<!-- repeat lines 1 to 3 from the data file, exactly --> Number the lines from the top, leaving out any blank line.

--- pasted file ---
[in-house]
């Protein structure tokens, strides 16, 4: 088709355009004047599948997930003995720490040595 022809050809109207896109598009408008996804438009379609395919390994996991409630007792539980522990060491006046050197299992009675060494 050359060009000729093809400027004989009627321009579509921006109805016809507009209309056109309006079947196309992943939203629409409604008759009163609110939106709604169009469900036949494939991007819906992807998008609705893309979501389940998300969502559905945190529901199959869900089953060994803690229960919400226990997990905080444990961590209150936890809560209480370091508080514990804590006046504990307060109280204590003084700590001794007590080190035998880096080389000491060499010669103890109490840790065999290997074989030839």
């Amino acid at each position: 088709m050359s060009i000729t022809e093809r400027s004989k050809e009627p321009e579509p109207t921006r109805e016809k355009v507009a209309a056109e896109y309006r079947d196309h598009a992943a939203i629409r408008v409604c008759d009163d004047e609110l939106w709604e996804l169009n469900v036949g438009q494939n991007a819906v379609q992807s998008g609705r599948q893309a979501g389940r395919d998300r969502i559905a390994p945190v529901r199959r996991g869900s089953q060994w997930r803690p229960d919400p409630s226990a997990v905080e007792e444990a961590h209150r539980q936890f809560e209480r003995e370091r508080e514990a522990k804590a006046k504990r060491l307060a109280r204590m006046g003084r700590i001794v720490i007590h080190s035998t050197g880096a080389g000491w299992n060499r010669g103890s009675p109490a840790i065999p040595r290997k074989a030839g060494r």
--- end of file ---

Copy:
[in-house]
């Protein structure tokens, strides 16, 4: 088709355009004047599948997930003995720490040595 022809050809109207896109598009408008996804438009379609395919390994996991409630007792539980522990060491006046050197299992009675060494 050359060009000729093809400027004989009627321009579509921006109805016809507009209309056109309006079947196309992943939203629409409604008759009163609110939106709604169009469900036949494939991007819906992807998008609705893309979501389940998300969502559905945190529901199959869900089953060994803690229960919400226990997990905080444990961590209150936890809560209480370091508080514990804590006046504990307060109280204590003084700590001794007590080190035998880096080389000491060499010669103890109490840790065999290997074989030839």
């Amino acid at each position: 088709m050359s060009i000729t022809e093809r400027s004989k050809e009627p321009e579509p109207t921006r109805e016809k355009v507009a209309a056109e896109y309006r079947d196309h598009a992943a939203i629409r408008v409604c008759d009163d004047e609110l939106w709604e996804l169009n469900v036949g438009q494939n991007a819906v379609q992807s998008g609705r599948q893309a979501g389940r395919d998300r969502i559905a390994p945190v529901r199959r996991g869900s089953q060994w997930r803690p229960d919400p409630s226990a997990v905080e007792e444990a961590h209150r539980q936890f809560e209480r003995e370091r508080e514990a522990k804590a006046k504990r060491l307060a109280r204590m006046g003084r700590i001794v720490i007590h080190s035998t050197g880096a080389g000491w299992n060499r010669g103890s009675p109490a840790i065999p040595r290997k074989a030839g060494r």